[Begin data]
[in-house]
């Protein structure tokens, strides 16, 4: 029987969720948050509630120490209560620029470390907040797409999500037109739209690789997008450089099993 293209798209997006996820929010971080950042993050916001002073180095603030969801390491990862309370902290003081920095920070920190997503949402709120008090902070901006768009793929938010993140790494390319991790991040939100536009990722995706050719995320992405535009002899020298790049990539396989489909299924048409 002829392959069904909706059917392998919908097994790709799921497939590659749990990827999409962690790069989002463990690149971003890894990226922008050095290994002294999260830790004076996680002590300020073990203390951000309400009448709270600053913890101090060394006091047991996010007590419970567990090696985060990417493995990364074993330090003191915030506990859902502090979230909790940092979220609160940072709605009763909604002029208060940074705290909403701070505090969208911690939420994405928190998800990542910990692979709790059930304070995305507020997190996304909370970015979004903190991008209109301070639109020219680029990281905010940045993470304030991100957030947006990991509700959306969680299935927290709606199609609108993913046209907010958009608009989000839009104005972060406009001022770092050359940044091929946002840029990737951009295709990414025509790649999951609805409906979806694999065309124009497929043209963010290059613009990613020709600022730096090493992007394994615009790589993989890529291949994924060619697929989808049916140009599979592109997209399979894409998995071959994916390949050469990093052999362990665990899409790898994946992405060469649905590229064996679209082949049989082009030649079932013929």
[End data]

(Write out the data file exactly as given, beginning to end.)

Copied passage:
[in-house]
């Protein structure tokens, strides 16, 4: 029987969720948050509630120490209560620029470390907040797409999500037109739209690789997008450089099993 293209798209997006996820929010971080950042993050916001002073180095603030969801390491990862309370902290003081920095920070920190997503949402709120008090902070901006768009793929938010993140790494390319991790991040939100536009990722995706050719995320992405535009002899020298790049990539396989489909299924048409 002829392959069904909706059917392998919908097994790709799921497939590659749990990827999409962690790069989002463990690149971003890894990226922008050095290994002294999260830790004076996680002590300020073990203390951000309400009448709270600053913890101090060394006091047991996010007590419970567990090696985060990417493995990364074993330090003191915030506990859902502090979230909790940092979220609160940072709605009763909604002029208060940074705290909403701070505090969208911690939420994405928190998800990542910990692979709790059930304070995305507020997190996304909370970015979004903190991008209109301070639109020219680029990281905010940045993470304030991100957030947006990991509700959306969680299935927290709606199609609108993913046209907010958009608009989000839009104005972060406009001022770092050359940044091929946002840029990737951009295709990414025509790649999951609805409906979806694999065309124009497929043209963010290059613009990613020709600022730096090493992007394994615009790589993989890529291949994924060619697929989808049916140009599979592109997209399979894409998995071959994916390949050469990093052999362990665990899409790898994946992405060469649905590229064996679209082949049989082009030649079932013929």